Definition

customer scoring models

Contributor(s): Corinne Bernstein

A customer scoring model is the component of customer relationship management (CRM) programs that refers to various metrics used to help companies predict the long term financial value of customers. Customer modeling and scoring enables businesses with large prospect databases to identify which message, product or service is most appropriate for each customer and how ready they might be to buy. This technique could help identify new patrons or generate additional revenue from existing customers.

Companies can employ the scores along with other data to size up customers and categorize their predicted behavior or actions. This can include customer segmentation based on who is most likely to buy a product (and how quickly), what factors the buyer might consider in making a purchase and how much they might be willing to pay. Inversely, customer scoring models may also determine buyers that might negatively discuss a company, cancel a subscription or make a return.

Various types of scoring models can also track the prices individuals pay, the advertisements they interact with, the benefits they receive and their satisfaction with customer service and support channels. Organizations that can predict which customers have the highest lifetime value can ensure that they receive special preference and tailored marketing communications. These organizations can also determine if it makes sense to offer an incentive to clients who are likely to lapse.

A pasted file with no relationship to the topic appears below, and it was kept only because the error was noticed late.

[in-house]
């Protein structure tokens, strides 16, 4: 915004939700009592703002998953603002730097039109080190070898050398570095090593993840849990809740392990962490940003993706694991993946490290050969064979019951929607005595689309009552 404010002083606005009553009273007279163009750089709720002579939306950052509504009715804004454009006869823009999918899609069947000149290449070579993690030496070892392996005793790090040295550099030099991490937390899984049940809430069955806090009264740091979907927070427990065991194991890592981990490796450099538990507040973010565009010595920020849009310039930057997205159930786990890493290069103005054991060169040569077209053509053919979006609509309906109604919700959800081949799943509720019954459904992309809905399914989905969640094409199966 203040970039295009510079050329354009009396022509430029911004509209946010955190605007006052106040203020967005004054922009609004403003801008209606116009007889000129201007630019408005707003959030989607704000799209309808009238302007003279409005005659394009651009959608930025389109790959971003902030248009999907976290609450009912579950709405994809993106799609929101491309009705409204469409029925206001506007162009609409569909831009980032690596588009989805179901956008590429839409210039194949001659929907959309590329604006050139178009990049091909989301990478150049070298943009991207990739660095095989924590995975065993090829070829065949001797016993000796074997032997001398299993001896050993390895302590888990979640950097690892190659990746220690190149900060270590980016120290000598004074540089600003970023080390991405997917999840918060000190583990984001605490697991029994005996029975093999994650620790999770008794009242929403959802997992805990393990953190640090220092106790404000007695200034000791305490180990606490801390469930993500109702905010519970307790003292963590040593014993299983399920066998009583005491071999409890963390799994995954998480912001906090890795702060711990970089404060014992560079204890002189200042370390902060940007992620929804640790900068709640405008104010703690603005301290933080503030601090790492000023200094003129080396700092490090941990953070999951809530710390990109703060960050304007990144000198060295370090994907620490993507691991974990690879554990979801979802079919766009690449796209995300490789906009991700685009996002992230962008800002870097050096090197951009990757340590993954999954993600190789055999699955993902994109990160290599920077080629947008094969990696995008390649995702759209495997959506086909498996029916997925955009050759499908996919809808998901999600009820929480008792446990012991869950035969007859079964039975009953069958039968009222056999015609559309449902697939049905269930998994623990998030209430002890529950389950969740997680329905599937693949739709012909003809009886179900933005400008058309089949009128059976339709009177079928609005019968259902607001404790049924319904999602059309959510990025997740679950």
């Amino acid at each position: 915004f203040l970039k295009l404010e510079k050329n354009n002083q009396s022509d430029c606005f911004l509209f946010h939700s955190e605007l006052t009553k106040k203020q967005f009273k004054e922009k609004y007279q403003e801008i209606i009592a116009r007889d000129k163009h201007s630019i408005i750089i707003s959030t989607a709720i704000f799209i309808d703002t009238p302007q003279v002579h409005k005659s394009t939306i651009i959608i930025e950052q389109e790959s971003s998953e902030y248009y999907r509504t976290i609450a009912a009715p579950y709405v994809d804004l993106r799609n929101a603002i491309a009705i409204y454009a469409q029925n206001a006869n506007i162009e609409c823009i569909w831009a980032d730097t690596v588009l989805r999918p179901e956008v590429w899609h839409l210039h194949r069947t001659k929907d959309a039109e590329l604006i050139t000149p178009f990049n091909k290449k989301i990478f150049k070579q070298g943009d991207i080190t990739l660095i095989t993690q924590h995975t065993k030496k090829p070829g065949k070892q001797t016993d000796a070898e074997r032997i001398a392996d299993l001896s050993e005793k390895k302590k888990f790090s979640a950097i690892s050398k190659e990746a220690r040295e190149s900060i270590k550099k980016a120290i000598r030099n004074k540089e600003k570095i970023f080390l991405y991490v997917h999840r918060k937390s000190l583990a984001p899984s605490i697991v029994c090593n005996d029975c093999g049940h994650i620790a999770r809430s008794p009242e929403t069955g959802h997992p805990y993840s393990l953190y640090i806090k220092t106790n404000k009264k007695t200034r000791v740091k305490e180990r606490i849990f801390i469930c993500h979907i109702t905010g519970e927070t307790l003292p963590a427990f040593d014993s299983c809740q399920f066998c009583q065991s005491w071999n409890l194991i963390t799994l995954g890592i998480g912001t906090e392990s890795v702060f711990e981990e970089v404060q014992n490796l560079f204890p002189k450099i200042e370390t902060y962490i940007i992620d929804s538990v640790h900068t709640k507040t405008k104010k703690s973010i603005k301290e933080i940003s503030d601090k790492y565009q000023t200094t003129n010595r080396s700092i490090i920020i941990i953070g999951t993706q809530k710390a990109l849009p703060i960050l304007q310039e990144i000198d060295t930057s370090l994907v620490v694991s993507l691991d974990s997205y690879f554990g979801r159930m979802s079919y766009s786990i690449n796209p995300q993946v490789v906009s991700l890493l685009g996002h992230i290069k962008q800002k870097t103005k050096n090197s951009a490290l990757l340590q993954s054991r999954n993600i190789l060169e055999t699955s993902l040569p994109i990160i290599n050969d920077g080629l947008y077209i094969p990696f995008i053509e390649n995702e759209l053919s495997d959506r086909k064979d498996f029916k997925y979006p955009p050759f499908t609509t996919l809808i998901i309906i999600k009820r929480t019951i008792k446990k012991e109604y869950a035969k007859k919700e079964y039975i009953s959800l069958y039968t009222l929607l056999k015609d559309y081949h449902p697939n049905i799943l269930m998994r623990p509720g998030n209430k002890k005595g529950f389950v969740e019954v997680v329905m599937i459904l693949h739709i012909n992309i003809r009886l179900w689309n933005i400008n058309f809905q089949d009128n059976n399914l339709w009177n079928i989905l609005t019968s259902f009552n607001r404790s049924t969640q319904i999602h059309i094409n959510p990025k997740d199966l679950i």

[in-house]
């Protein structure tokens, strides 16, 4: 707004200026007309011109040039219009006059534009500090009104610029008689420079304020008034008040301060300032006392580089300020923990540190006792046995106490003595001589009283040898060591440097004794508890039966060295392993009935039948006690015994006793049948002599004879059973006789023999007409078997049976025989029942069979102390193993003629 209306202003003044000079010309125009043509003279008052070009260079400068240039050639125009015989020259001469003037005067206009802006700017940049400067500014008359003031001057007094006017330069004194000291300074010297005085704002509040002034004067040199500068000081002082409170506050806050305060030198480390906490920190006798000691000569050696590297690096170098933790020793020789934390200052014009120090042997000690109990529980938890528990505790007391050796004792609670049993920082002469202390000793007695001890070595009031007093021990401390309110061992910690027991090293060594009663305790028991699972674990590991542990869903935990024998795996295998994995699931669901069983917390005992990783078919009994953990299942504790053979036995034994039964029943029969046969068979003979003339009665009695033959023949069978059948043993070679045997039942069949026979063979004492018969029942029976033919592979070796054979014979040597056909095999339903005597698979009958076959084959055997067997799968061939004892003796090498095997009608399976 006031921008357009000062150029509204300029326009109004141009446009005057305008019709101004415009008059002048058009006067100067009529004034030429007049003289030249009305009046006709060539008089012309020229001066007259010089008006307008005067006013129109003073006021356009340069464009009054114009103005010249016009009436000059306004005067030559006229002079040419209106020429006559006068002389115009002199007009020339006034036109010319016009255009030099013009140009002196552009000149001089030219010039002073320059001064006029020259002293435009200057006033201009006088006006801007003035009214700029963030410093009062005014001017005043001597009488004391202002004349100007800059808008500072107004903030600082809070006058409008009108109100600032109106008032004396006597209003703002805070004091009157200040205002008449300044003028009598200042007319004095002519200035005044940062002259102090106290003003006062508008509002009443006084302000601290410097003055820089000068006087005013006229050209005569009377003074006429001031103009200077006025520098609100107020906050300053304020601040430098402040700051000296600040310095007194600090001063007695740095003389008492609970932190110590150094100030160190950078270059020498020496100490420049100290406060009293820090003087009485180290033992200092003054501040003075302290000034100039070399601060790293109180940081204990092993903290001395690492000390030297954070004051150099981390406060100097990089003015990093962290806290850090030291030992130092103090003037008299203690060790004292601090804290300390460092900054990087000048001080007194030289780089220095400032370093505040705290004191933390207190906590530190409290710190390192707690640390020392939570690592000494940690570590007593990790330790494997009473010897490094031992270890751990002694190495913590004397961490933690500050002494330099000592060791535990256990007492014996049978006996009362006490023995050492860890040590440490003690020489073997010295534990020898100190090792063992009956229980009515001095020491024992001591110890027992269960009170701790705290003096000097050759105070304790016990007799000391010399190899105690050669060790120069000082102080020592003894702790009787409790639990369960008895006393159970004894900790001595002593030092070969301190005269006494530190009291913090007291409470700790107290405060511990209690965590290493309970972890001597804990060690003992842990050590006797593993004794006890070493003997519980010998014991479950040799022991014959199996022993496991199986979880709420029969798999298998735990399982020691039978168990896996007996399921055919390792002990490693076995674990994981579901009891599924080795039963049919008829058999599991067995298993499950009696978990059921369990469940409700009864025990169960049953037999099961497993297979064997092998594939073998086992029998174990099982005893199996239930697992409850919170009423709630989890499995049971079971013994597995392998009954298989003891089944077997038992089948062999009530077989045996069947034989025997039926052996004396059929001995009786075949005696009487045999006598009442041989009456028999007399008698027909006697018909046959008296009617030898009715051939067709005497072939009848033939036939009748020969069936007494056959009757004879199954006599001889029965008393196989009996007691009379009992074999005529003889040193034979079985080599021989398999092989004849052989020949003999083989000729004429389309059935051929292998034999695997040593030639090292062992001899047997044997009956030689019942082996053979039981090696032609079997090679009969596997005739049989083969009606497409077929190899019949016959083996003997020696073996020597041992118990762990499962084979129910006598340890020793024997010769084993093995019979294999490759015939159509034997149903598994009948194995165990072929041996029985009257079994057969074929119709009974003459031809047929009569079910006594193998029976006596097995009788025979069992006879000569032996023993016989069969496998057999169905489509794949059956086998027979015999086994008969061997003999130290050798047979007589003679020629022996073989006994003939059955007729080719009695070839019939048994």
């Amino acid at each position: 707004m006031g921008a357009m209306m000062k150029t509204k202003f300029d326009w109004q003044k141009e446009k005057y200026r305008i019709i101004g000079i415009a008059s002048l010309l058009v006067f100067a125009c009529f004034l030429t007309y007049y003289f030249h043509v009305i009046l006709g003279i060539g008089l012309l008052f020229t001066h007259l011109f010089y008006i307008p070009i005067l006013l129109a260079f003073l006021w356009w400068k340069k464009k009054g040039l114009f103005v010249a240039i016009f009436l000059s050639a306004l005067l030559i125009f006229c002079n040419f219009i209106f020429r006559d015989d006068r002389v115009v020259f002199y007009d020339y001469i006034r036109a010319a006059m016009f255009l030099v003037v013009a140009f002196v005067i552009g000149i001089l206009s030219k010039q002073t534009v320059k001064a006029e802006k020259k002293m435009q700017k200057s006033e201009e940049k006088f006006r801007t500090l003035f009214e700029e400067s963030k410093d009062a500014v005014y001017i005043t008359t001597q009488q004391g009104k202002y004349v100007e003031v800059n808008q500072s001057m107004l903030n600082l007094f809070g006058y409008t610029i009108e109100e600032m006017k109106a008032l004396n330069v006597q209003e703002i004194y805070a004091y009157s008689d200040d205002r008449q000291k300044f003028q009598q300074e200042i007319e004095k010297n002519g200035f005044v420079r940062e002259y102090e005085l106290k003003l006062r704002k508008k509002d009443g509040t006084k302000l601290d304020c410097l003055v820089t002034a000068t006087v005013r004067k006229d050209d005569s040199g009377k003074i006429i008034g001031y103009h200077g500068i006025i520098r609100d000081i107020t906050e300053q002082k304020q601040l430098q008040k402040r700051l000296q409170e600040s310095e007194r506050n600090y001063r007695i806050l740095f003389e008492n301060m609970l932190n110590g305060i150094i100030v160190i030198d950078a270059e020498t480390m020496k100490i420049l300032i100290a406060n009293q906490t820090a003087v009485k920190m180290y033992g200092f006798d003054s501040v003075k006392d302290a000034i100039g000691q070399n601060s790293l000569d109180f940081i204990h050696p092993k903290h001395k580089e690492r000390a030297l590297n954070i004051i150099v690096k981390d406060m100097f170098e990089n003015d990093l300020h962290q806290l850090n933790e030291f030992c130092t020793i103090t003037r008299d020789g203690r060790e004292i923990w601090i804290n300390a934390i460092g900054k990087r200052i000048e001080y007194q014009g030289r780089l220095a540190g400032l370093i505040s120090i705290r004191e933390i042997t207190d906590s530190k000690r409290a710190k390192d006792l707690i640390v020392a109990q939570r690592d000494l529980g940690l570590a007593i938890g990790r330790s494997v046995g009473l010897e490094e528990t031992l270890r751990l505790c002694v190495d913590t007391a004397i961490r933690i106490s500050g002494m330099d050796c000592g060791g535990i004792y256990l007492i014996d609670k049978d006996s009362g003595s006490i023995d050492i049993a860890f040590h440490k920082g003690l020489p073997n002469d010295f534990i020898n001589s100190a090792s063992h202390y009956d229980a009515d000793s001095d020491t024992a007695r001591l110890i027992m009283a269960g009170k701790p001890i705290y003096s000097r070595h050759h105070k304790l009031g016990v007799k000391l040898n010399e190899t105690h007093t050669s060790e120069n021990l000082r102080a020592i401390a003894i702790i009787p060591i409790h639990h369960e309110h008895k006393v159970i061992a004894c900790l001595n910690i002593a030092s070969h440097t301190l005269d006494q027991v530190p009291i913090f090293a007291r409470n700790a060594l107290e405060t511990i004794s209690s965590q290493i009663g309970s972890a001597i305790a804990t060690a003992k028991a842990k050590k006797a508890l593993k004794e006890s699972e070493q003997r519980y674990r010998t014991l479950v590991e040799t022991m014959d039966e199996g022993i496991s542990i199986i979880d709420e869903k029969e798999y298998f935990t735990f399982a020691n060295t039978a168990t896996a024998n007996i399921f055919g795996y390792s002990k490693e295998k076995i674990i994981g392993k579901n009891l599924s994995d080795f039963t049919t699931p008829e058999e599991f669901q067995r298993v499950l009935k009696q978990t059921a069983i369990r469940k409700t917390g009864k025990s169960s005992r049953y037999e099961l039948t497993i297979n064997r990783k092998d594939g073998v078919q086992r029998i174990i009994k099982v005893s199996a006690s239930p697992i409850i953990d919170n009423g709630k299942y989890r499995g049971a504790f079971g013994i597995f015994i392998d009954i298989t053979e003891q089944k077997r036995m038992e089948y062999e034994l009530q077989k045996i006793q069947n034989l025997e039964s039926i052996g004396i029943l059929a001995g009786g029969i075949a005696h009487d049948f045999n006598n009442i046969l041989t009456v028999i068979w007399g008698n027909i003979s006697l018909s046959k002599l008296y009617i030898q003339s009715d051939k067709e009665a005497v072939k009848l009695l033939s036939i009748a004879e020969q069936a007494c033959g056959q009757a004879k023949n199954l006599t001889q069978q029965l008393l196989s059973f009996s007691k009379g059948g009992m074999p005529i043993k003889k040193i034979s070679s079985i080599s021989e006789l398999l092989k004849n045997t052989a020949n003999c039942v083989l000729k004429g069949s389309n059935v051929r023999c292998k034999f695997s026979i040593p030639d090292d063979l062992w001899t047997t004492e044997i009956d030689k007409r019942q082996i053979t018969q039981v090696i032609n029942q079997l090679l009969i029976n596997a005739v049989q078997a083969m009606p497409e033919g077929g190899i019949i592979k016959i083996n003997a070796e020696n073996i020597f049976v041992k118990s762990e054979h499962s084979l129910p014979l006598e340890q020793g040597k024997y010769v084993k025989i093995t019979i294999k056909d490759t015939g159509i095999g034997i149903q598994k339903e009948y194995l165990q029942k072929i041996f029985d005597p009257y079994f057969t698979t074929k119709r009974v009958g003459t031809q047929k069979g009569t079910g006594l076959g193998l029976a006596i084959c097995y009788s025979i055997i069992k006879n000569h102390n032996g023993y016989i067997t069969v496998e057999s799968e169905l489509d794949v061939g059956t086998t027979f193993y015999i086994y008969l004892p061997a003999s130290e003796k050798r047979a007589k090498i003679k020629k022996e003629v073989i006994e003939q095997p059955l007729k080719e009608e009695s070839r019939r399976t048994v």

Types of customer scoring models

  1. A customer health score (CHS) indicates the long-term likelihood for a customer to drop off or become a high-value, repeat customer through renewal, cross-selling or up-selling Key performance indicators (KPIs) for customer health scores include the churn and renewal rates for customers who make purchases.
  2. Customer satisfaction (CSAT) is a metric used to measure the degree to which a product or service meets or exceeds the customer's expectations. CSAT measures how a customer feels about a specific service or product, but does not address how a customer feels about a company overall.
  3. A net promoter score (NPS) is a metric for assessing customer engagement and loyalty for a company's brand, products or services. NPS is calculated by asking customers how likely it is that they would recommend the organization to a friend or colleague. The answers are given a score from zero to 10, with 10 being the most positive. Customers are then categorized as either promoters, passives and detractors. Promoters (scoring 9-10) are the most loyal, passives (scoring 7-8) are satisfied, yet unenthusiastic, and detractors (scoring 0-6) are unhappy. The overall NPS is tallied by subtracting the percentage of detractors from the percentage of promoters.
  4. A customer effort score (CES) provides a way to evaluate how much effort is needed on the customer’s part to achieve satisfaction in their experience with a company. The CES is usually calculated by averaging the response to a single follow-up survey question after a customer support experience. The customer will typically be asked to rate the interaction on a scale of "very difficult" to "very easy." The CES, similar to the NPS, is a means of measuring the relationship between customer satisfaction and customer loyalty. In contrast to other models, the CES measures individual customer experiences based on specific processes rather than products or services.
This was last updated in January 2019

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